Mirrors and Reflections: The Consequences of Gaps Between Vendor Perception and Customer Reality


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Those of us involved in the inside (enterprise-level) and outside (marketplace-level) of designing and delivering the optimum customer experience understand the importance of looking at, and understanding, stakeholder perceptions vs realities. By stakeholders, we are principally considering employees and customers.

In our work with clients, internal perceptions, i.e. what the employees see, believe, and report, are often quite different, and even diametrically opposed, relative to what customers see, believe, and report. For example, if there are customer relationship problems, or product performance challenges, customers are reporting this back to the company through formal means – customer support, sales reports/Salesforce, qualitative and quantitative research, or through text analytics. The company may even be addressing these issues through internal initiatives; but not all employees, and often very few, are aware that anything is happening. This fairly pervasive lack of inclusiveness and transparency means that, for employees, what they perceive is out of sync with the realities customers have reported and what the company is doing.

Years ago, quality guru W. Edwards Deming said that each person in a company has one of two major functions: They either serve the customer or serve someone who does. So, it’s clear that understanding where perceptual gaps between employees and customers exist should be of prime importance, in efforts to optimize the effectiveness of employees in terms of productivity and delivering value to customers.

As a stakeholder customer experience consulting organization, we’ve frequently found that customers consider the emotional, relationship-based aspects of value delivery — trust, communication, interactive/collaborative components of service, anticipation of needs, brand equity, etc.— much more important, and more leveraging of behavior than the functional aspects. Customers tend to see the functional aspects of delivery as more basic and expected, in other words one-dimensional table stakes and non-differentiating among suppliers.

For key interaction and touchpoints between customers and suppliers, the level of true focus and centricity can be identified quite easily. We have long supported the concept of “mirroring,” that is including at least one cell of supplier staff—from Field Sales, Marketing, and especially Customer Service—in every customer loyalty study done for our clients. The results are frequently eye-opening. We simply ask employees to answer the same questions asked of customers, in the way they believe customers will rate and evaluate them as a supplier. This tells us a lot about the differences, or gaps, in perception and reality between stakeholder groups. In vendor-customer relationships identified as ‘bow’tie’, there are frequently communication and operational choke points or impediments, and this only intensifies the differences between employee perception and customer reality.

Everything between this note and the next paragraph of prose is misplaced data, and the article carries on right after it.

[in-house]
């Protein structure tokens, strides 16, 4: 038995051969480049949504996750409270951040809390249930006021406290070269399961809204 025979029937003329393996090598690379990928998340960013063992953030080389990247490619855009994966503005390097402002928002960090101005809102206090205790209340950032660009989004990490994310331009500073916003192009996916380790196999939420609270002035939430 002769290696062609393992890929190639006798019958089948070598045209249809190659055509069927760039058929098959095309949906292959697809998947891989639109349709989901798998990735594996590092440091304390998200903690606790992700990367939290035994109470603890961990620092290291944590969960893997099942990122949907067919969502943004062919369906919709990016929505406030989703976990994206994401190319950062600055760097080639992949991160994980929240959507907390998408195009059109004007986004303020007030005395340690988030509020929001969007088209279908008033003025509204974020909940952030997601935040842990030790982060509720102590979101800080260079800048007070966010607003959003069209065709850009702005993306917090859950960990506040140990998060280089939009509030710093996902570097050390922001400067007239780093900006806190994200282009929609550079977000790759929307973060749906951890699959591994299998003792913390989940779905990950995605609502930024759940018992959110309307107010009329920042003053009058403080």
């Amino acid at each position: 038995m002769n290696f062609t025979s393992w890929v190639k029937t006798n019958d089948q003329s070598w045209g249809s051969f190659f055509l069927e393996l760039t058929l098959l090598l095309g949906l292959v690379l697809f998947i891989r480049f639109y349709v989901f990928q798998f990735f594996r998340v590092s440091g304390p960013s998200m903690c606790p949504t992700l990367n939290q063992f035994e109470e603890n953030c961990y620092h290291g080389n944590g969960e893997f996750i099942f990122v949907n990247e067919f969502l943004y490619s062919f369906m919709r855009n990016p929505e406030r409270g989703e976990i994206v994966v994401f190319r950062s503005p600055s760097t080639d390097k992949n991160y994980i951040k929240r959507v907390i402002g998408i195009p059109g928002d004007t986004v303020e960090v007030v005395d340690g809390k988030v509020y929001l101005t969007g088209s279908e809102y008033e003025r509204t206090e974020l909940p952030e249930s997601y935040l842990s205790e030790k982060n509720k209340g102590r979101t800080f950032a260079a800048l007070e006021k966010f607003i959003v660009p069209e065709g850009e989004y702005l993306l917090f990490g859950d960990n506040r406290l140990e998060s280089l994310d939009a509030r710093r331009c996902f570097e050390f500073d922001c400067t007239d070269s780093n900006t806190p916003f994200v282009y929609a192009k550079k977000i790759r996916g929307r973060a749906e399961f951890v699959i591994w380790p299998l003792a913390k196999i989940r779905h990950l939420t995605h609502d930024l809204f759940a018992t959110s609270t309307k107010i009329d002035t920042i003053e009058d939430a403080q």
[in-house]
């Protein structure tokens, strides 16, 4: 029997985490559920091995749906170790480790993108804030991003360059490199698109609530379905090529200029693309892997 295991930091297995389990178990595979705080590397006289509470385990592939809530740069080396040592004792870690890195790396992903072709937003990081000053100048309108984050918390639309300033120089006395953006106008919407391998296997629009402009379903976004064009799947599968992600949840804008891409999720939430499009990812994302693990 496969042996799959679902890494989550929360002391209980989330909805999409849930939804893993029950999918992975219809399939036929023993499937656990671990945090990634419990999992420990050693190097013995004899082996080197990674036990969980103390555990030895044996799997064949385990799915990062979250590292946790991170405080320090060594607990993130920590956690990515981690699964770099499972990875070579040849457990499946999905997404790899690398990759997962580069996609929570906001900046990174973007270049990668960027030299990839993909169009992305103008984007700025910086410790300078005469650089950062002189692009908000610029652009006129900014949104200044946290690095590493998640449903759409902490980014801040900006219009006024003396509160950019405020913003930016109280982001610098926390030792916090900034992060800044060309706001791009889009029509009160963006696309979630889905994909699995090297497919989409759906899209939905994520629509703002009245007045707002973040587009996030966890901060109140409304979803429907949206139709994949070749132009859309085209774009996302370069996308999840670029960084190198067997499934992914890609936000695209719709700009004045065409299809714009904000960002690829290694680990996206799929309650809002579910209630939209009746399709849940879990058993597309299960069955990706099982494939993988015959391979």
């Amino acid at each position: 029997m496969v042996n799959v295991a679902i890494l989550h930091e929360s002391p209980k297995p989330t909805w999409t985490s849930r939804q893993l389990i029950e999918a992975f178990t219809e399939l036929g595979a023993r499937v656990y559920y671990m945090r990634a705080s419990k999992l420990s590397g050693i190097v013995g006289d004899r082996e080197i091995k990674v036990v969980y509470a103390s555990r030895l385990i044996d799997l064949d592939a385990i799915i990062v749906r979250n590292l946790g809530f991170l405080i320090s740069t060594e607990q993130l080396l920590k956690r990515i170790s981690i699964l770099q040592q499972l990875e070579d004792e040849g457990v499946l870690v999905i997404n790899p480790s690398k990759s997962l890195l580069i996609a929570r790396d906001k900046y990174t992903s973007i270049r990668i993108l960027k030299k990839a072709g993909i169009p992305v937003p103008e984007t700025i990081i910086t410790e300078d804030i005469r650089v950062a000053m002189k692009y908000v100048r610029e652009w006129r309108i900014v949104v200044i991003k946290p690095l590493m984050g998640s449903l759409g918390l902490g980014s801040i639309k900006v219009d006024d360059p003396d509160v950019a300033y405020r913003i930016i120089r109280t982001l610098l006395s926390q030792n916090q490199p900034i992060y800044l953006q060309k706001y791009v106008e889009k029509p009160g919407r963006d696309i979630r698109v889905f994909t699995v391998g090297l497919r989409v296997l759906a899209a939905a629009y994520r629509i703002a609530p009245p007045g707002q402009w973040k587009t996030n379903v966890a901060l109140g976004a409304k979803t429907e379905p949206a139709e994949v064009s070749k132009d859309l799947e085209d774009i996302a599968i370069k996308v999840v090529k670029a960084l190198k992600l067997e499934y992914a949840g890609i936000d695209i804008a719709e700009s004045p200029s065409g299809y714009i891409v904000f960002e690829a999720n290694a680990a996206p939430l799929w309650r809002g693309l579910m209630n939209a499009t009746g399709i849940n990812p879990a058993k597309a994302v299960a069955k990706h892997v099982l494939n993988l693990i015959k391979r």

In one of many examples of perception-reality gap that could be reported, service staff at a specialty retail store chain had significantly different perceptions of performance than customers of the store chain, especially in need anticipation and making the customer feel special, both key components of relationship and bond creation. Employees felt they were doing an excellent job. The reality, based on the customers’ ratings, was far different in nature. Long story short, customers thought the retailer was doing a poor job in these key, emotionally-driven areas.

Again, there are often significant, impactful perception-reality differences between stakeholder groups. The degree to which employees can mirror, or accurately reflect, the perceptions and realities of value expressed by customers says a great deal about the level of enterprise transparency and customer centricity. Naive companies have numerous employee-customer disconnects, and natural, or truly customer-centric companies have relatively few.

Here’s a straightforward prescriptive: to narrow or eliminate the employee-customer differences, mind the gap, first by recognizing that gaps always exist between inside design and outside delivery and response. When companies are innovative and inclusive with staff, all parties benefit. The company gets more effective employees. Employees like the participation and learning. Customers like the improved processes and interactions. Another key advantage of conducting employee “mirror” or “reflection” research, and one not to be overlooked, is that, in all likelihood, competitors don’t have this kind of insight. They’re hearing only from the external constituent group, the customers, but not from the equally important internal representatives and deliverers of value, company employees.

Michael Lowenstein, PhD CMC
Michael Lowenstein, PhD CMC, specializes in customer and employee experience research/strategy consulting, and brand, customer, and employee commitment and advocacy behavior research, consulting, and training. He has authored seven stakeholder-centric strategy books and 400+ articles, white papers and blogs. In 2018, he was named to CustomerThink's Hall of Fame.


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